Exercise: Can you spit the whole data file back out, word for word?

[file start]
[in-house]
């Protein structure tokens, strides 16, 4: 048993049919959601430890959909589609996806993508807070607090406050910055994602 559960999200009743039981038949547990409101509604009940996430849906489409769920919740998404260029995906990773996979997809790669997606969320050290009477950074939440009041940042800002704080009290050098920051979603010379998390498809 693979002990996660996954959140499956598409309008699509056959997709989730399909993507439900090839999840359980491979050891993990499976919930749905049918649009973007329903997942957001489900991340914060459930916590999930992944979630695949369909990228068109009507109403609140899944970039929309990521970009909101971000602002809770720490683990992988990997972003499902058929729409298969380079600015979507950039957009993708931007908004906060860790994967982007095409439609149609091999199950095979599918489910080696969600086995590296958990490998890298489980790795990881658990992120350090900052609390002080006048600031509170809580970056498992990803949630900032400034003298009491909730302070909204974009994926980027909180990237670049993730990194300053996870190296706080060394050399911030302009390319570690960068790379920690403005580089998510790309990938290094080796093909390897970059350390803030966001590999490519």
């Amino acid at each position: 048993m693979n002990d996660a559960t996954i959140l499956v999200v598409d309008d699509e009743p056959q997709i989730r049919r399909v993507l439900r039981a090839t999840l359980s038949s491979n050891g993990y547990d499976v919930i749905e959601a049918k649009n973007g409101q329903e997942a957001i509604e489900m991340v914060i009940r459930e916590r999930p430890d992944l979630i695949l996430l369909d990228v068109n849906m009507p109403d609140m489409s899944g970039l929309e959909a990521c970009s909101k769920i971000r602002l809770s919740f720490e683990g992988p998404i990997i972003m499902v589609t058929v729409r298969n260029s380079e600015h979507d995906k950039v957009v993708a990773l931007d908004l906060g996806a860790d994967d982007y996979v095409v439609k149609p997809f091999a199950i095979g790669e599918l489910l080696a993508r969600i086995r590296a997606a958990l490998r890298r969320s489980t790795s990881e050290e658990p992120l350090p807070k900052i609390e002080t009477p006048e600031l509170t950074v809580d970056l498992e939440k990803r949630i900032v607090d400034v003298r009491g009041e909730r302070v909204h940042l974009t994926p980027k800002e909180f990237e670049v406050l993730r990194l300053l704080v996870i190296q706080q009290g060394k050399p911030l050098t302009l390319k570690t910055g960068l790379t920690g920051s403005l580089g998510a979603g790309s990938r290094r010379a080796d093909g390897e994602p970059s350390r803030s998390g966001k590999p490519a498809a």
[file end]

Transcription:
[in-house]
């Protein structure tokens, strides 16, 4: 048993049919959601430890959909589609996806993508807070607090406050910055994602 559960999200009743039981038949547990409101509604009940996430849906489409769920919740998404260029995906990773996979997809790669997606969320050290009477950074939440009041940042800002704080009290050098920051979603010379998390498809 693979002990996660996954959140499956598409309008699509056959997709989730399909993507439900090839999840359980491979050891993990499976919930749905049918649009973007329903997942957001489900991340914060459930916590999930992944979630695949369909990228068109009507109403609140899944970039929309990521970009909101971000602002809770720490683990992988990997972003499902058929729409298969380079600015979507950039957009993708931007908004906060860790994967982007095409439609149609091999199950095979599918489910080696969600086995590296958990490998890298489980790795990881658990992120350090900052609390002080006048600031509170809580970056498992990803949630900032400034003298009491909730302070909204974009994926980027909180990237670049993730990194300053996870190296706080060394050399911030302009390319570690960068790379920690403005580089998510790309990938290094080796093909390897970059350390803030966001590999490519």
């Amino acid at each position: 048993m693979n002990d996660a559960t996954i959140l499956v999200v598409d309008d699509e009743p056959q997709i989730r049919r399909v993507l439900r039981a090839t999840l359980s038949s491979n050891g993990y547990d499976v919930i749905e959601a049918k649009n973007g409101q329903e997942a957001i509604e489900m991340v914060i009940r459930e916590r999930p430890d992944l979630i695949l996430l369909d990228v068109n849906m009507p109403d609140m489409s899944g970039l929309e959909a990521c970009s909101k769920i971000r602002l809770s919740f720490e683990g992988p998404i990997i972003m499902v589609t058929v729409r298969n260029s380079e600015h979507d995906k950039v957009v993708a990773l931007d908004l906060g996806a860790d994967d982007y996979v095409v439609k149609p997809f091999a199950i095979g790669e599918l489910l080696a993508r969600i086995r590296a997606a958990l490998r890298r969320s489980t790795s990881e050290e658990p992120l350090p807070k900052i609390e002080t009477p006048e600031l509170t950074v809580d970056l498992e939440k990803r949630i900032v607090d400034v003298r009491g009041e909730r302070v909204h940042l974009t994926p980027k800002e909180f990237e670049v406050l993730r990194l300053l704080v996870i190296q706080q009290g060394k050399p911030l050098t302009l390319k570690t910055g960068l790379t920690g920051s403005l580089g998510a979603g790309s990938r290094r010379a080796d093909g390897e994602p970059s350390r803030s998390g966001k590999p490519a498809a």